Angry Young Men and the Spiritual Intelligence of Peace-Building as a Youth-Work Practice

Research output: Chapter in Book/Report/Conference proceedingChapter


Drawing on perspectives from youth work theory, conflict transformation,
restorative justice and peace-building, this chapter outlines an integrated
approach to assisting young people (particularly young men) to understand their instincts for justice and discover expressions that contribute to the
creation of “positive peace” instead of violent retribution (Galtung, 1969,
p. 183). It will argue that empowering young men to discover connections
between their personal sense of injustice and their deeper (often
unconscious) spiritual instincts will allow them to contribute to the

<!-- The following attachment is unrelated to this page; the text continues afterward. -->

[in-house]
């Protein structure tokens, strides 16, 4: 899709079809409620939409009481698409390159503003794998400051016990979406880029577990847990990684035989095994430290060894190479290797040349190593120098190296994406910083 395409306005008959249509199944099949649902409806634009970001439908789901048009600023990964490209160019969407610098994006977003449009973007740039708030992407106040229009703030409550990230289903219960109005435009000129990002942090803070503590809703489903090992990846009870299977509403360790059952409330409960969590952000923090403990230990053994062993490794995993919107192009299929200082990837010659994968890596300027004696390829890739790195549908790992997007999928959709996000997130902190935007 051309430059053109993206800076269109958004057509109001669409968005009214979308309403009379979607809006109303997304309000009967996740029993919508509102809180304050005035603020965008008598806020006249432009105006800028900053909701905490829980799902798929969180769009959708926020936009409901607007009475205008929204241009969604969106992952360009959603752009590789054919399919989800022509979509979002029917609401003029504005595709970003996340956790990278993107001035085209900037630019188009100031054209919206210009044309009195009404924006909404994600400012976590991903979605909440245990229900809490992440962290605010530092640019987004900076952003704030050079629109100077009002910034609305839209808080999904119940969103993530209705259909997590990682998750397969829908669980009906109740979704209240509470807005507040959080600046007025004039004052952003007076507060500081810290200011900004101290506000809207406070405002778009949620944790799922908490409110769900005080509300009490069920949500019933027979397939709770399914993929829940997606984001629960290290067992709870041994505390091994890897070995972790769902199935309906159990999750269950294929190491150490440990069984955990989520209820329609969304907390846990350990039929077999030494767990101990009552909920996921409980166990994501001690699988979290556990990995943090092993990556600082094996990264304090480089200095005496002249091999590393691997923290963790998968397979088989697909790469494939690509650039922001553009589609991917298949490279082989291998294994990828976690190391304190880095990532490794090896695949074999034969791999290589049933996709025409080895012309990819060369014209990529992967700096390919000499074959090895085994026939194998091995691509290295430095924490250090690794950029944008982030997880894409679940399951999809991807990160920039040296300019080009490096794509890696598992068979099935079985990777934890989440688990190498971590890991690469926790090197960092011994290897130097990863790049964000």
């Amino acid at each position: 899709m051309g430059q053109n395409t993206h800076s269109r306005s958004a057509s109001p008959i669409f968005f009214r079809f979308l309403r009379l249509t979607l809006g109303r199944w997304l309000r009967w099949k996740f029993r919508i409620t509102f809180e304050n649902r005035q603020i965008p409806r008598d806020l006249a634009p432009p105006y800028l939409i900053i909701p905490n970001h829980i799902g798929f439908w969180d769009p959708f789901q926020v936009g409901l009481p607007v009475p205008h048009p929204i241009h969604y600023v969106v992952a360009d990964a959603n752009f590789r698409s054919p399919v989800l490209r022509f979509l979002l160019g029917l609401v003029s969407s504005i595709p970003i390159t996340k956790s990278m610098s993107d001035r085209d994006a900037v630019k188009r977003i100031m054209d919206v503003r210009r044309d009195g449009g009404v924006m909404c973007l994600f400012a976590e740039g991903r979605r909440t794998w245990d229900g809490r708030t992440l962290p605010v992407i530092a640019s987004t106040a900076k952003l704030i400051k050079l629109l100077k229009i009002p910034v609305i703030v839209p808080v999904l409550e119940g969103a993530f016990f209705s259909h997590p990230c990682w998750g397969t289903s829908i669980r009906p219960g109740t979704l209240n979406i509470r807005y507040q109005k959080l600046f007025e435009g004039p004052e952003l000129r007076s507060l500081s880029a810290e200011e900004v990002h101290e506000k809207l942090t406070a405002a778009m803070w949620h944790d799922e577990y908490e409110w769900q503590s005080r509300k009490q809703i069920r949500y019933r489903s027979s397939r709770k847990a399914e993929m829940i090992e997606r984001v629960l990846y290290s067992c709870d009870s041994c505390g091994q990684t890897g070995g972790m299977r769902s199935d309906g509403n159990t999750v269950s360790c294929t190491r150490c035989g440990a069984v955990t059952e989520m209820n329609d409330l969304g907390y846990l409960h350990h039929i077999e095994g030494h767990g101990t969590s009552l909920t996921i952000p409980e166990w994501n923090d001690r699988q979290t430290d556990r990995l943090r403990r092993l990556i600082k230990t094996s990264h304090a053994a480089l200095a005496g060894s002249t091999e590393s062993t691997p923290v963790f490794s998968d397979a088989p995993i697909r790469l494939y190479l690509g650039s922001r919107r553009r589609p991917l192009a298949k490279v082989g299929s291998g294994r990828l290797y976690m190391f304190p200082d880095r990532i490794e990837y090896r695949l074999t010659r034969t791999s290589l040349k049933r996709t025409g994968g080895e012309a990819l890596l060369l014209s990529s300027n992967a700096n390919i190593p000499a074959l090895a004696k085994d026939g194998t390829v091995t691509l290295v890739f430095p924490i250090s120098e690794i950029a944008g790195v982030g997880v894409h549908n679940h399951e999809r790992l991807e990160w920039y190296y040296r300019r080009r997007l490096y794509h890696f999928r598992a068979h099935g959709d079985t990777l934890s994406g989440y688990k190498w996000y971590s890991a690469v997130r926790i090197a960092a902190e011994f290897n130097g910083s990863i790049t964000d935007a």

transformation of society. This approach is a more effective and ethical way of responding to youth violence than is the imposition of penalties
and/or mandated reforms such as forced attendance in an anger-
management programme. J.P. Lederach’s (2005) The Moral Imagination
offers a central focus for this conversation and a vocabulary to engage
these spiritual intuitions. Stripping away the dualistic assertions of the
dominant narrative on youth violence which promises formulaic outcomes,
this approach will emphasise the centrality of the spiritual practice of relationship building. In short, the youth worker’s job will be shown to be
one of awakening the spiritual instinct for peace and nurturing the capacity of young men to facilitate justice in their social environments.
Original languageEnglish
Title of host publicationSpirituality for Youth-Work
Subtitle of host publicationNew Vocabulary, Concepts and Practices
EditorsPhil Daughtry, Stuart Devenish
Place of PublicationUnited Kingdom
PublisherCambridge Scholars Publishing
Number of pages18
ISBN (Print)1443894478, 9781443894470
Publication statusPublished - 2016
Externally publishedYes


  • Young Men
  • Spiritual Intelligence
  • Peace-Building


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